The science of implementation begins with the ability to measure important occurrences in routine, day-to-day clinical care. Although the provision of care and treatment for HIV-infected patients in Africa over the last five years has scaled up rapidly, loss to follow-up (i.e., unknown outcomes) commonly exceeds 40% at 1 year. By precluding knowledge of key events, such as mortality and retention in care, losses systematically impair our ability to measure occurrences in clinical care for the conduct implementation science.
In response, our group has developed a novel sampling-based approach to manage the impact of losses to follow up on the conduct of implementation science. This approach (a) recognizes that the high absolute number of patients lost to follow-up precludes complete outcome ascertainment; (b) identifies outcomes in a representative but numerically small sample of lost patients in the community; (c) represents these outcomes through probability weights in epidemiologic analyses and (d) provides corrected estimates of both the magnitude and the determinants of outcomes such as mortality and retention in care. Over the last 18 months, we have employed this approach in a large HIV clinic in rural Uganda and shown that estimates of mortality are vastly underestimated, retention in care is also underestimated and, subsequently, that analyses to identify determinants of mortality are grossly biased.
Before, however, this approach can be more widely recommended as a strategy to strengthen the evaluation of HIV programs in Africa, we must first establish its generalizability. To this end, this CFAR supports an effort to implementing this approach in a network of HIV care and treatment sites in the Family AIDS Care and Education Services (FACES) program in Kenya (PI: Dr. Craig Cohen), which has worked closely with the AIDS Services, Prevention, Intervention, Research and Education (ASPIRE) program (PI: Dr. Diane Havlir) to provide HIV care and services to over 78,561 patients in Western Kenya over the last 5 years in order to obtain sample corrected estimates of mortality and retention in care. We will also extend our understanding of the tracking by collecting data on the process itself, such as data on the tracker's, characteristics, locator information, the time used to seek lost patients, the number of informants interviewed in the path, and the distances covered, to evaluate the determinants of successful tracking.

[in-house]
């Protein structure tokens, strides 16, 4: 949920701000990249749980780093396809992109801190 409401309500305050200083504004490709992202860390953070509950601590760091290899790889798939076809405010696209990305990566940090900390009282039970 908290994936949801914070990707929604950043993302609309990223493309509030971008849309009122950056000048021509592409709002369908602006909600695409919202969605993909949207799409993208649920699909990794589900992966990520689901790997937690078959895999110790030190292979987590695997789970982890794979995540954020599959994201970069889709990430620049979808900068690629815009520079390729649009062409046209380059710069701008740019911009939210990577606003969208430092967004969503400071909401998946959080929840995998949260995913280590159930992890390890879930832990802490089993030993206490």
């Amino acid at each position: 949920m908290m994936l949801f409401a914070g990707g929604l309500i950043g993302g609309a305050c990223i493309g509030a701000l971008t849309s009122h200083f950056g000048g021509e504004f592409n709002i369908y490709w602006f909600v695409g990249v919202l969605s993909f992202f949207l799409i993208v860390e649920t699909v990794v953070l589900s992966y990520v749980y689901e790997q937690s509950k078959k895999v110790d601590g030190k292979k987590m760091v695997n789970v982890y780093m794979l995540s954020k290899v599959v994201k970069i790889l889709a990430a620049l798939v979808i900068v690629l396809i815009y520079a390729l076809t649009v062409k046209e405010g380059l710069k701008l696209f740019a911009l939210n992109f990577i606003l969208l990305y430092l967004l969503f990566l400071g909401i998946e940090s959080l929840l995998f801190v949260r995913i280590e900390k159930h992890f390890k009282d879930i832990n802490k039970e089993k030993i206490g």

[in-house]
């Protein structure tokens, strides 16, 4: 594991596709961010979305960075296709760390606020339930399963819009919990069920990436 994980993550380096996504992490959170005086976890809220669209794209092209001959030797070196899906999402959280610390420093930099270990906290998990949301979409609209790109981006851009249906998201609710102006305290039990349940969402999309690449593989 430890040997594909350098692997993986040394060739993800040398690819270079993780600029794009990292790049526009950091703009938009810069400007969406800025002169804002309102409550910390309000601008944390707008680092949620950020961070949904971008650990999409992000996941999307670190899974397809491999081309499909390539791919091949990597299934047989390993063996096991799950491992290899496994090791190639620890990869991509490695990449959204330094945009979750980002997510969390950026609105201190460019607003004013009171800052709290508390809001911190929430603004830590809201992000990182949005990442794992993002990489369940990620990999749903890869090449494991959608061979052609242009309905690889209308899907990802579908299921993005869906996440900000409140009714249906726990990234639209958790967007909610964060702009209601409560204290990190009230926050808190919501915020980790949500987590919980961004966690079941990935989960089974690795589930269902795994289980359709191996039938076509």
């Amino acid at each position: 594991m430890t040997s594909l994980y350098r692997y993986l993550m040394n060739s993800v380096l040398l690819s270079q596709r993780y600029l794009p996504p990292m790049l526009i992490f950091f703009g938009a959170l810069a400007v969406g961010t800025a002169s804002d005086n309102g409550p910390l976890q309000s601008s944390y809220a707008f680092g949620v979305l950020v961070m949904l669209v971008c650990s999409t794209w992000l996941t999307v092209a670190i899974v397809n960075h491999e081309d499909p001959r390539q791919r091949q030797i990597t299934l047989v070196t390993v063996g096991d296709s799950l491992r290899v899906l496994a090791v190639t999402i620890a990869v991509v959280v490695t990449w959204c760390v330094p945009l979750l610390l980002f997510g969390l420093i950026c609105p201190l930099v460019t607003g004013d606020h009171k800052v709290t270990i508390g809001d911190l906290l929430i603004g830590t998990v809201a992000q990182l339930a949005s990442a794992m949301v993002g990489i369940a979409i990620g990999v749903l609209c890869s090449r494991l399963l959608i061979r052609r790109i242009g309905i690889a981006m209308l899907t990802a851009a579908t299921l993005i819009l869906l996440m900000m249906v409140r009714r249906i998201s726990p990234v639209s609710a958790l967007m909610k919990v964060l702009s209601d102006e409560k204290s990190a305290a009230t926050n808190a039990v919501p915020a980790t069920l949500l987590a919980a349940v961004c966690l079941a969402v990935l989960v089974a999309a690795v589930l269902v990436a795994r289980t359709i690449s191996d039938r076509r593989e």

By providing for accurate estimates of the outcomes of the ART roll out as they occur in everyday practice in Africa, our work forms the epidemiologic cornerstone for subsequent "T2" translational research involving implementation and dissemination sciences. If this sampling-based approach can be shown to be widely applicable in resource-limited settings, it may become the standard for scientists seeking to understand the effect of specific programmatic practices.